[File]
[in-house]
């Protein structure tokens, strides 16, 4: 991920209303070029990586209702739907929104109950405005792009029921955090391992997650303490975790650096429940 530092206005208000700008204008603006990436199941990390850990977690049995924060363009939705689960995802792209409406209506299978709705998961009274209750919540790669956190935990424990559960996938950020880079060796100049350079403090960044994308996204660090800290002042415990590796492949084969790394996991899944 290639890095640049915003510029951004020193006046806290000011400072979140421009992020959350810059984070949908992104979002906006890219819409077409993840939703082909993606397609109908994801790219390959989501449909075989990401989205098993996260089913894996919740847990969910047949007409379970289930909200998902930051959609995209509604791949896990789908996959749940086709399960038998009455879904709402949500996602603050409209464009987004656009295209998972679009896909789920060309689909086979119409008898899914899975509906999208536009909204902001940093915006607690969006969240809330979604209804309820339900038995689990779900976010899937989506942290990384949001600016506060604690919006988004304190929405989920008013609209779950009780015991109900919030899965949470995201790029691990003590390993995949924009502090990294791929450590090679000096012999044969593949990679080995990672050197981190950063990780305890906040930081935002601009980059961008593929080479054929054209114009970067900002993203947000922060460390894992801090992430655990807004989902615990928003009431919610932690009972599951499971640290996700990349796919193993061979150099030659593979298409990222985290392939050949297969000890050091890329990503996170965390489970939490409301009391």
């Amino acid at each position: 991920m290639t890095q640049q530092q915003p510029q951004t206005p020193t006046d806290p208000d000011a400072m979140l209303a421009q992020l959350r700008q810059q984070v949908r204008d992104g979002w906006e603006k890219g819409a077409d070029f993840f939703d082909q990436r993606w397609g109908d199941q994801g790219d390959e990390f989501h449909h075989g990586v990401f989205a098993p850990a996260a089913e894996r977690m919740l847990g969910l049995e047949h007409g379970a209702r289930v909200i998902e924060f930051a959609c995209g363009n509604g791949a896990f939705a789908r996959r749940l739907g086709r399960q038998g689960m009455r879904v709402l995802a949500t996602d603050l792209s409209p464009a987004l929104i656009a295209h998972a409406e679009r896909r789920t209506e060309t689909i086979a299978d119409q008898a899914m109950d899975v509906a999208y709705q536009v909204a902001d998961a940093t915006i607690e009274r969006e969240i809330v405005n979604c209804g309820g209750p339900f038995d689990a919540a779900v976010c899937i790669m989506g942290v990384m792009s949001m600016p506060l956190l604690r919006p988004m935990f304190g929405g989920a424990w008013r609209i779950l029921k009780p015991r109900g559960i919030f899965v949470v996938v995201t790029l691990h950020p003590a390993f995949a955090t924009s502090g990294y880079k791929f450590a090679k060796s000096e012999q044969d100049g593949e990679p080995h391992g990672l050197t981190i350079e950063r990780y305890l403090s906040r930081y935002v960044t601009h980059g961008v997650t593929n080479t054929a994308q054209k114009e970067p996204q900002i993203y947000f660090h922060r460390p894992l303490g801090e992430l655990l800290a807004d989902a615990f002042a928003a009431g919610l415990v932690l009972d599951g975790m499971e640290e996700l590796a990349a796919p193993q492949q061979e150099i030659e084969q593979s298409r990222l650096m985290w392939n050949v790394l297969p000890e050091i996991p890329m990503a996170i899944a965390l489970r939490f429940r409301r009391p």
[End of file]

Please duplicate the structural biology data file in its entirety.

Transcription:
[in-house]
């Protein structure tokens, strides 16, 4: 991920209303070029990586209702739907929104109950405005792009029921955090391992997650303490975790650096429940 530092206005208000700008204008603006990436199941990390850990977690049995924060363009939705689960995802792209409406209506299978709705998961009274209750919540790669956190935990424990559960996938950020880079060796100049350079403090960044994308996204660090800290002042415990590796492949084969790394996991899944 290639890095640049915003510029951004020193006046806290000011400072979140421009992020959350810059984070949908992104979002906006890219819409077409993840939703082909993606397609109908994801790219390959989501449909075989990401989205098993996260089913894996919740847990969910047949007409379970289930909200998902930051959609995209509604791949896990789908996959749940086709399960038998009455879904709402949500996602603050409209464009987004656009295209998972679009896909789920060309689909086979119409008898899914899975509906999208536009909204902001940093915006607690969006969240809330979604209804309820339900038995689990779900976010899937989506942290990384949001600016506060604690919006988004304190929405989920008013609209779950009780015991109900919030899965949470995201790029691990003590390993995949924009502090990294791929450590090679000096012999044969593949990679080995990672050197981190950063990780305890906040930081935002601009980059961008593929080479054929054209114009970067900002993203947000922060460390894992801090992430655990807004989902615990928003009431919610932690009972599951499971640290996700990349796919193993061979150099030659593979298409990222985290392939050949297969000890050091890329990503996170965390489970939490409301009391």
């Amino acid at each position: 991920m290639t890095q640049q530092q915003p510029q951004t206005p020193t006046d806290p208000d000011a400072m979140l209303a421009q992020l959350r700008q810059q984070v949908r204008d992104g979002w906006e603006k890219g819409a077409d070029f993840f939703d082909q990436r993606w397609g109908d199941q994801g790219d390959e990390f989501h449909h075989g990586v990401f989205a098993p850990a996260a089913e894996r977690m919740l847990g969910l049995e047949h007409g379970a209702r289930v909200i998902e924060f930051a959609c995209g363009n509604g791949a896990f939705a789908r996959r749940l739907g086709r399960q038998g689960m009455r879904v709402l995802a949500t996602d603050l792209s409209p464009a987004l929104i656009a295209h998972a409406e679009r896909r789920t209506e060309t689909i086979a299978d119409q008898a899914m109950d899975v509906a999208y709705q536009v909204a902001d998961a940093t915006i607690e009274r969006e969240i809330v405005n979604c209804g309820g209750p339900f038995d689990a919540a779900v976010c899937i790669m989506g942290v990384m792009s949001m600016p506060l956190l604690r919006p988004m935990f304190g929405g989920a424990w008013r609209i779950l029921k009780p015991r109900g559960i919030f899965v949470v996938v995201t790029l691990h950020p003590a390993f995949a955090t924009s502090g990294y880079k791929f450590a090679k060796s000096e012999q044969d100049g593949e990679p080995h391992g990672l050197t981190i350079e950063r990780y305890l403090s906040r930081y935002v960044t601009h980059g961008v997650t593929n080479t054929a994308q054209k114009e970067p996204q900002i993203y947000f660090h922060r460390p894992l303490g801090e992430l655990l800290a807004d989902a615990f002042a928003a009431g919610l415990v932690l009972d599951g975790m499971e640290e996700l590796a990349a796919p193993q492949q061979e150099i030659e084969q593979s298409r990222l650096m985290w392939n050949v790394l297969p000890e050091i996991p890329m990503a996170i899944a965390l489970r939490f429940r409301r009391p």